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More questions...Mr. Klaus?

 
Justin Koenig
Posts: 49
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Okay, Mr. Klaus, here is a barrage of questions, feel free to answer as you wish, and understand I am aware of the void one may lose themselves in if they get caught in every little detail. See photos at end of post.

Regarding,

Genetics: I know breed plays an important role in developing your herd, more importantly the phenotype of the animal, so I am curious as to the role body frame plays when looking for or aspiring to, develop a healthy dairy herd. I'm borrowing ideas from the beef side of things (Johann Zeitsman and Kit Pharo and small frame size cattle[not miniature]) and wonder if it applies to dairy cows for maximizing forage/milk production conversion. I know you mentioned body fat, but some of those older breeds still seem to be very tall and large frame cows, is that something you've looked into or experienced? If one has smaller acreage (5 acres) is it better to use say a Dexter vs a larger breed like Brown Swiss or Guernsey? In other words does a herd of 5 Dexters equal the same as maybe 2 Guernsey's in terms of forage/milk production/profit? Last question concerning body condition, when a cow is fresh, is it normal to see some ribs start to show, or does the older breeds maintain enough body fat assuming forage conditions are optimal? It's hard to know body condition for dairy cows when all I've been around is beef cows. Frame size illustration below.

Milk Stations: Have you any insights on what makes a good milking station like maybe a list of do's and don't's when designing this type of area? Things like; concrete flooring vs deep bedding, location of milking equipment, feed troughs, and the things that make it a place the cows want to come to be milked. I figured this issue was just as important as pasture management. Example of one found online below post.

Calving: Do you try to calve at the same time of year or do you stagger the herd in order to have milk available all year round? My brief experience with beef cows is that not all mamas hit at the same time so when the bull is left in all year, the calves seem to show up all year as well. Unless perhaps you have a very strict culling practice where if mama doesn't make it the first round she's gone. How long do you allow the calve to nurse when the cow is fresh, all the way until she self weans? Then what milk shop shuts down for the season, in other words, is your milk season based solely on the cows natural milk cycle or is it extended?

Well, Mr. Klaus I think I've bombarded you enough, I look forward to your insights. The little jersey bull in the photo below was my first calf and I just wanted to share it with everyone. I think the photo demonstrates how raw milk is not the only healing product of cows, look at the face. Cancer groans when it sees an image like that. Thank you.
Justin
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Adam Klaus
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Posts: 946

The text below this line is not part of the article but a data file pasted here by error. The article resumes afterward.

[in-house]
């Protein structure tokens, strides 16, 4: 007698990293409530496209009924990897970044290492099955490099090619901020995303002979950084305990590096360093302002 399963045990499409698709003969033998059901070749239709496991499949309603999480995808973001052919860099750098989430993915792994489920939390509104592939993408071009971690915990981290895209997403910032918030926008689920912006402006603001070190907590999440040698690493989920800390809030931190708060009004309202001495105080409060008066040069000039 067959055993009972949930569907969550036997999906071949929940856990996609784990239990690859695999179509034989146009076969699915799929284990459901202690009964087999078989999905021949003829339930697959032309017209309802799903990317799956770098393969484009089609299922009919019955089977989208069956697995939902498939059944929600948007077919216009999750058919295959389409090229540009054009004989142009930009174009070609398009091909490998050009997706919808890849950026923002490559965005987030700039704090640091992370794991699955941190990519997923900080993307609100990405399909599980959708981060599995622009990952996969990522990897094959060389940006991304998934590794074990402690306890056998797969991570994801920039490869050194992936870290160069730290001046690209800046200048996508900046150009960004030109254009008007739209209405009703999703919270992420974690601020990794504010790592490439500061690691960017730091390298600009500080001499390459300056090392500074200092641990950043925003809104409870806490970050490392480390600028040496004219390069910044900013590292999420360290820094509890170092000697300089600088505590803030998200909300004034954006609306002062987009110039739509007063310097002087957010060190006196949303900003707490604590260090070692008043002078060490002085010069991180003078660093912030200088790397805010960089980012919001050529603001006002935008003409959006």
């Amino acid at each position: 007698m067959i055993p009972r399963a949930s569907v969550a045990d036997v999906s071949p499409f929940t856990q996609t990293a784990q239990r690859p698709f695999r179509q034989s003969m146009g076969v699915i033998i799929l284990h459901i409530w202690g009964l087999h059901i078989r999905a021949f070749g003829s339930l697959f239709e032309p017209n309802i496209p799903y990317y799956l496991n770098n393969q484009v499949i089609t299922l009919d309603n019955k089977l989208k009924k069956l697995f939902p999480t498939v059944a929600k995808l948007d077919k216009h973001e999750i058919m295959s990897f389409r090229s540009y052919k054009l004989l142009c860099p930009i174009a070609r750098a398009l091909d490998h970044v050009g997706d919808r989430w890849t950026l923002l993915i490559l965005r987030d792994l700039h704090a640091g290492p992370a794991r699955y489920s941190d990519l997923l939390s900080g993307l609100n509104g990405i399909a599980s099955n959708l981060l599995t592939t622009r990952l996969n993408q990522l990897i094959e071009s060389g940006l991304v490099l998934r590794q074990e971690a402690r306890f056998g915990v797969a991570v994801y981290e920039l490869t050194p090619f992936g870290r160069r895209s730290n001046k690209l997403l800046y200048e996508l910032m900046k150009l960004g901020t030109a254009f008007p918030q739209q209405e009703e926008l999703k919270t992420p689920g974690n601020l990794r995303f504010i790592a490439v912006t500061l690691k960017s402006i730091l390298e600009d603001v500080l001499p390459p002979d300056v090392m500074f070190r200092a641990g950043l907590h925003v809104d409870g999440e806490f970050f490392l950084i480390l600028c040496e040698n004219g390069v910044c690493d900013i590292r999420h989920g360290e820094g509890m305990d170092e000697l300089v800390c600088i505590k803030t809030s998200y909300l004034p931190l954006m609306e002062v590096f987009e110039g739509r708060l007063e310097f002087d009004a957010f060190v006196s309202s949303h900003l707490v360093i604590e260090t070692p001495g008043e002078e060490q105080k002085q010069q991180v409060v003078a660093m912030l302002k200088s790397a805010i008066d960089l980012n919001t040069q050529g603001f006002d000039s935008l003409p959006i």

Location: 6200' westen slope of colorado, zone 6
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Hi Justin, I'm happy to answer away. I feel guilty plugging the book so much but I think someone with your level of interest would really benefit from the depth of information that I present there.
But for now, I am happy to answer your questions-

Genetics- There is so much to consider here, but I think that moderate to large framed cows are best. The factor that the dairyman has to consider that is irrelevant to beef farmers, is the labor of milking. It is going to take about the same labor to milk a Dexter as a Brown Swiss, so that is a major consideration. I would rather milk three cows than five, for the same amount of milk, off the same amount of land.

Body condition is key to the viability of pasture dairy farming. Stay away from Jerseys and Holsteins. When a cow is fresh, seeing some ribs is normal. Ideally at this point in the year the pasture is excellent, so the cow should be able to put on body condition rapidly, as they need a good fat layer two to three months later when it is time for breeding.

Milk Stanchion- There is a lot to consider here, but briefly, you definitely want a concrete pad. Much more sanitary and easier to wash down. I like to orient things so that the cow comes in from one side, and the farmer and milking equipment comes in from the other. I have a detailed description in my book about how to layout things, and size of the milking area.

Calving- I calve everybody April to June. Ideally mid-May in my climate. If a cow misses that window, she is a cull. In an optimally healthy herd, with a fertile bull, this precision is not difficult to achieve. I have never had to cull a cow yet. I allow the calf to be with the momma all the time for the first week, then 12 hours a day until it is time for breeding. I wean the calves just before putting the bull in, generally when the calves are around two and a half months old. It is just too crazy to manage milk cows with both a bull and calves in the pasture at the same time.

I milk my cows until mid-November, at which time the pasture quality is inadequate to support sufficient lactation. If I want to extend the milking season, I can feed alfalfa hay for another two months and keep milking. Generally this is not cost effective, as I can let the cows continue grazing on poor quality pasture and woodland browse with zero purchased feed costs. So as it works out, I operate the dairy seasonally, from May to November.

great questions, hope these answers help!

 
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